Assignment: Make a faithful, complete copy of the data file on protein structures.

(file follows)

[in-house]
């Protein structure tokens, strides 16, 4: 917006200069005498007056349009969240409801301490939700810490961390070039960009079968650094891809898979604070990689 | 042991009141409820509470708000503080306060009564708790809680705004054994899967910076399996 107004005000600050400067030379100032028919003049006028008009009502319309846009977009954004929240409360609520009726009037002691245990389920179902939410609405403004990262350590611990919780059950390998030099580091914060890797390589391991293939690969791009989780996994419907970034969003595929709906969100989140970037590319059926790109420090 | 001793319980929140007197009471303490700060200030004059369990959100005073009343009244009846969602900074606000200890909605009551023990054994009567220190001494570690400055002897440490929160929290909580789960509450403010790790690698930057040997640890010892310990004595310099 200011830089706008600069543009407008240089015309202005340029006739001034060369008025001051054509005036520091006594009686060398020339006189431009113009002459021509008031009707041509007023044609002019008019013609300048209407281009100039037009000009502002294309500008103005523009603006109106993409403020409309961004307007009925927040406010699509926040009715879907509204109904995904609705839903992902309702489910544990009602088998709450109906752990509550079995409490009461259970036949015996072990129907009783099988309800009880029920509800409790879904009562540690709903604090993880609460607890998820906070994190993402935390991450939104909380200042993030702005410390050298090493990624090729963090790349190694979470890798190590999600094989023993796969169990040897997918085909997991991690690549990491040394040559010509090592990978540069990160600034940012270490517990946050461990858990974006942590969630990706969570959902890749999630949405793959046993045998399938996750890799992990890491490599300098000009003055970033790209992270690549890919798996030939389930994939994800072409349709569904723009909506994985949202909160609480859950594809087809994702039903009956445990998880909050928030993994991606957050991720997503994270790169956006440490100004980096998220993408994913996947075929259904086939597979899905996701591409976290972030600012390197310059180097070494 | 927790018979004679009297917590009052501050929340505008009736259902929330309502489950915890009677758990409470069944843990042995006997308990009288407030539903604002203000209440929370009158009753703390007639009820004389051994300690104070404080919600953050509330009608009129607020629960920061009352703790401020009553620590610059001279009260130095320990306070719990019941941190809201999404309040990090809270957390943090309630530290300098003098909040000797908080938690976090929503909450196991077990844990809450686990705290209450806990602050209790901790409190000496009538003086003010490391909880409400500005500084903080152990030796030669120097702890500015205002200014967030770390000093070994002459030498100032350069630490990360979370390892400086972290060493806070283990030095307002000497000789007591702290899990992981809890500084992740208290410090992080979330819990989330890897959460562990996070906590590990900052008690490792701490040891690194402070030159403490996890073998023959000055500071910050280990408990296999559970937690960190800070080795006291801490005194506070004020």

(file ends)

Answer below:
[in-house]
């Protein structure tokens, strides 16, 4: 917006200069005498007056349009969240409801301490939700810490961390070039960009079968650094891809898979604070990689 | 042991009141409820509470708000503080306060009564708790809680705004054994899967910076399996 107004005000600050400067030379100032028919003049006028008009009502319309846009977009954004929240409360609520009726009037002691245990389920179902939410609405403004990262350590611990919780059950390998030099580091914060890797390589391991293939690969791009989780996994419907970034969003595929709906969100989140970037590319059926790109420090 | 001793319980929140007197009471303490700060200030004059369990959100005073009343009244009846969602900074606000200890909605009551023990054994009567220190001494570690400055002897440490929160929290909580789960509450403010790790690698930057040997640890010892310990004595310099 200011830089706008600069543009407008240089015309202005340029006739001034060369008025001051054509005036520091006594009686060398020339006189431009113009002459021509008031009707041509007023044609002019008019013609300048209407281009100039037009000009502002294309500008103005523009603006109106993409403020409309961004307007009925927040406010699509926040009715879907509204109904995904609705839903992902309702489910544990009602088998709450109906752990509550079995409490009461259970036949015996072990129907009783099988309800009880029920509800409790879904009562540690709903604090993880609460607890998820906070994190993402935390991450939104909380200042993030702005410390050298090493990624090729963090790349190694979470890798190590999600094989023993796969169990040897997918085909997991991690690549990491040394040559010509090592990978540069990160600034940012270490517990946050461990858990974006942590969630990706969570959902890749999630949405793959046993045998399938996750890799992990890491490599300098000009003055970033790209992270690549890919798996030939389930994939994800072409349709569904723009909506994985949202909160609480859950594809087809994702039903009956445990998880909050928030993994991606957050991720997503994270790169956006440490100004980096998220993408994913996947075929259904086939597979899905996701591409976290972030600012390197310059180097070494 | 927790018979004679009297917590009052501050929340505008009736259902929330309502489950915890009677758990409470069944843990042995006997308990009288407030539903604002203000209440929370009158009753703390007639009820004389051994300690104070404080919600953050509330009608009129607020629960920061009352703790401020009553620590610059001279009260130095320990306070719990019941941190809201999404309040990090809270957390943090309630530290300098003098909040000797908080938690976090929503909450196991077990844990809450686990705290209450806990602050209790901790409190000496009538003086003010490391909880409400500005500084903080152990030796030669120097702890500015205002200014967030770390000093070994002459030498100032350069630490990360979370390892400086972290060493806070283990030095307002000497000789007591702290899990992981809890500084992740208290410090992080979330819990989330890897959460562990996070906590590990900052008690490792701490040891690194402070030159403490996890073998023959000055500071910050280990408990296999559970937690960190800070080795006291801490005194506070004020």